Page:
Blog post revisiting John Berger's 1955 essay on the work of Giorgio Morandi, republished on the occasion of an exhibition of Morandi paintings at David Zwirner Gallery, New York, on view through December 19, 2015.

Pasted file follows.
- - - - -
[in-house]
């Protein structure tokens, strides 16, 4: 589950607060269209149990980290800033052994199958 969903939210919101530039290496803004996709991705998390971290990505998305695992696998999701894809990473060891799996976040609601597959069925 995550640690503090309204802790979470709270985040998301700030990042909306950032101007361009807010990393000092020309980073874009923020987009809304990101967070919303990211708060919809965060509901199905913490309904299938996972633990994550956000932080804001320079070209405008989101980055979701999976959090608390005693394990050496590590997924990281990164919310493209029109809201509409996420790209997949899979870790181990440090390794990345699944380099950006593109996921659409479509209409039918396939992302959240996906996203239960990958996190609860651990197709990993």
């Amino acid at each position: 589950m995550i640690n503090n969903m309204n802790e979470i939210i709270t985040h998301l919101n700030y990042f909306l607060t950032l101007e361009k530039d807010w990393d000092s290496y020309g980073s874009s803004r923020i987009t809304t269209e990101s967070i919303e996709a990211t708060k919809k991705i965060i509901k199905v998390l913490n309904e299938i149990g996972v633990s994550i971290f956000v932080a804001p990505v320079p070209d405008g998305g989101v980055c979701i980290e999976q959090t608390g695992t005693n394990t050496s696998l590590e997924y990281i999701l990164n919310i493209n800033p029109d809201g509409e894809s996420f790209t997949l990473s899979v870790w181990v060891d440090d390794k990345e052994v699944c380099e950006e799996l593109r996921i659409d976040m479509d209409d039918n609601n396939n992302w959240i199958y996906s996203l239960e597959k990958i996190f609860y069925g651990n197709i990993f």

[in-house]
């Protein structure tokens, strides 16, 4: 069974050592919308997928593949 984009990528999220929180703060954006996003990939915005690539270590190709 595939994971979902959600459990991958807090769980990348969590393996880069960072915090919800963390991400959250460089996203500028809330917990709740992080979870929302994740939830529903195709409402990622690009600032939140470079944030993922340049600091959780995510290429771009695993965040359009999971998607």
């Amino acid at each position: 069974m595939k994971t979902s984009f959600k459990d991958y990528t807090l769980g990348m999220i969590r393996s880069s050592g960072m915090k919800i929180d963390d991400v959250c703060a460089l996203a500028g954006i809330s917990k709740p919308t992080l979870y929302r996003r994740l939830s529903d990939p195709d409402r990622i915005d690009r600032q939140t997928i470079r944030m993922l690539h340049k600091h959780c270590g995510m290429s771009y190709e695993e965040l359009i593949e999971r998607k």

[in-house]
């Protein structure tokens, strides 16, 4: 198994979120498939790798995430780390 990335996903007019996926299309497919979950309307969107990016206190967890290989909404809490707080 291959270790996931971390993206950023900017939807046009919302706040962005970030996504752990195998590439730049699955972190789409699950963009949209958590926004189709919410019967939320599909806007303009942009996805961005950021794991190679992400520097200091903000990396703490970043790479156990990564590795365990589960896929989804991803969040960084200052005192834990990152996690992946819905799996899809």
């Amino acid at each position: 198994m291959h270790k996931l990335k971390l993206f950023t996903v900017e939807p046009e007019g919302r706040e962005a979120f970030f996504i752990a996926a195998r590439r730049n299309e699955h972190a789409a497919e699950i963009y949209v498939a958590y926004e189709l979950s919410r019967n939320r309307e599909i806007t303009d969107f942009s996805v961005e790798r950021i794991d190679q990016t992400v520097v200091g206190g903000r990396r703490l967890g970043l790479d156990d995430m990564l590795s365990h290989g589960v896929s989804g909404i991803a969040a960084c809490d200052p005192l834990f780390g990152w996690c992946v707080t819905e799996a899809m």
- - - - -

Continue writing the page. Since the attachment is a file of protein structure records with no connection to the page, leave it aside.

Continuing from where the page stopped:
Berger observes that Morandi's "pictures have the inconsequence of margin notes but they embody true observation. Light never convinces unless it has space to fill: Morandi’s subjects exist in space. However frayed, worked, muted the objects in his pictures may be, warm air surrounds them, the ground plane on which they stand comes forward, distances increase, and when one form comes to the front of another, one can calculate the exact number of inches or yards between them. His famous still-lifes of bottles have the same passive precision as his landscapes. One suspects that the bottles only contain a little water for sprinkling on the floor or eau-de-cologne for cooling the forehead—certainly nothing as strong as wine. Yet they convince—one suspends belief in the clamorous life outside the secluded room in which they stand—because of the accuracy of the contemplation that lies behind them: a contemplation so exclusive and silent that one is convinced that nothing else except Morandi’s cherished light could possibly fall on the table or shelf—not even another speck of dust."